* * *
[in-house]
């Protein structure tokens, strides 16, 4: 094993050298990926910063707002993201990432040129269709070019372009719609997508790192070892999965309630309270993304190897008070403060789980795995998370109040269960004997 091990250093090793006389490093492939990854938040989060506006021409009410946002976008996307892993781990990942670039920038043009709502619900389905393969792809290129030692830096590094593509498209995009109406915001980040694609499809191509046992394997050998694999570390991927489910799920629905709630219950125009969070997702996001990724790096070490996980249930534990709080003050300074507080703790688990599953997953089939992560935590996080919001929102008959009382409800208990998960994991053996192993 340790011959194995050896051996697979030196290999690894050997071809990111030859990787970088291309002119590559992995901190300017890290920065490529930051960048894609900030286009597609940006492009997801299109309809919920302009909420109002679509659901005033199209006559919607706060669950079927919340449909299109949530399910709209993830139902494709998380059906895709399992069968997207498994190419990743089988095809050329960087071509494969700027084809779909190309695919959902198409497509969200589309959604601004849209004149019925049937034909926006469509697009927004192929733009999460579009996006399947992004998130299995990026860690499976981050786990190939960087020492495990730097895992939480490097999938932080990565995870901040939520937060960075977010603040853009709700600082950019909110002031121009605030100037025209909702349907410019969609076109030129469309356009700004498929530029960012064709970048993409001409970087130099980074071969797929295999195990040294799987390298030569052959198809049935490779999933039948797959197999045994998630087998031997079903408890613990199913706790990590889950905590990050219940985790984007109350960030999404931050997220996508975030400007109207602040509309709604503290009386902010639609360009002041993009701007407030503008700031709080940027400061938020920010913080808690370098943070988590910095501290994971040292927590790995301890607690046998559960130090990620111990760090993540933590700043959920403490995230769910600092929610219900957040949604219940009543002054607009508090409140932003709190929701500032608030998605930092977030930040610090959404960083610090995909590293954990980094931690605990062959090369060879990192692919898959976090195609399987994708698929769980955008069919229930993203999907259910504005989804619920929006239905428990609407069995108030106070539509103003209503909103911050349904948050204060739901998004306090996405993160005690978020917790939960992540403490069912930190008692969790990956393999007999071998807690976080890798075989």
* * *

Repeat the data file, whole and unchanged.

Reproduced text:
[in-house]
């Protein structure tokens, strides 16, 4: 094993050298990926910063707002993201990432040129269709070019372009719609997508790192070892999965309630309270993304190897008070403060789980795995998370109040269960004997 091990250093090793006389490093492939990854938040989060506006021409009410946002976008996307892993781990990942670039920038043009709502619900389905393969792809290129030692830096590094593509498209995009109406915001980040694609499809191509046992394997050998694999570390991927489910799920629905709630219950125009969070997702996001990724790096070490996980249930534990709080003050300074507080703790688990599953997953089939992560935590996080919001929102008959009382409800208990998960994991053996192993 340790011959194995050896051996697979030196290999690894050997071809990111030859990787970088291309002119590559992995901190300017890290920065490529930051960048894609900030286009597609940006492009997801299109309809919920302009909420109002679509659901005033199209006559919607706060669950079927919340449909299109949530399910709209993830139902494709998380059906895709399992069968997207498994190419990743089988095809050329960087071509494969700027084809779909190309695919959902198409497509969200589309959604601004849209004149019925049937034909926006469509697009927004192929733009999460579009996006399947992004998130299995990026860690499976981050786990190939960087020492495990730097895992939480490097999938932080990565995870901040939520937060960075977010603040853009709700600082950019909110002031121009605030100037025209909702349907410019969609076109030129469309356009700004498929530029960012064709970048993409001409970087130099980074071969797929295999195990040294799987390298030569052959198809049935490779999933039948797959197999045994998630087998031997079903408890613990199913706790990590889950905590990050219940985790984007109350960030999404931050997220996508975030400007109207602040509309709604503290009386902010639609360009002041993009701007407030503008700031709080940027400061938020920010913080808690370098943070988590910095501290994971040292927590790995301890607690046998559960130090990620111990760090993540933590700043959920403490995230769910600092929610219900957040949604219940009543002054607009508090409140932003709190929701500032608030998605930092977030930040610090959404960083610090995909590293954990980094931690605990062959090369060879990192692919898959976090195609399987994708698929769980955008069919229930993203999907259910504005989804619920929006239905428990609407069995108030106070539509103003209503909103911050349904948050204060739901998004306090996405993160005690978020917790939960992540403490069912930190008692969790990956393999007999071998807690976080890798075989």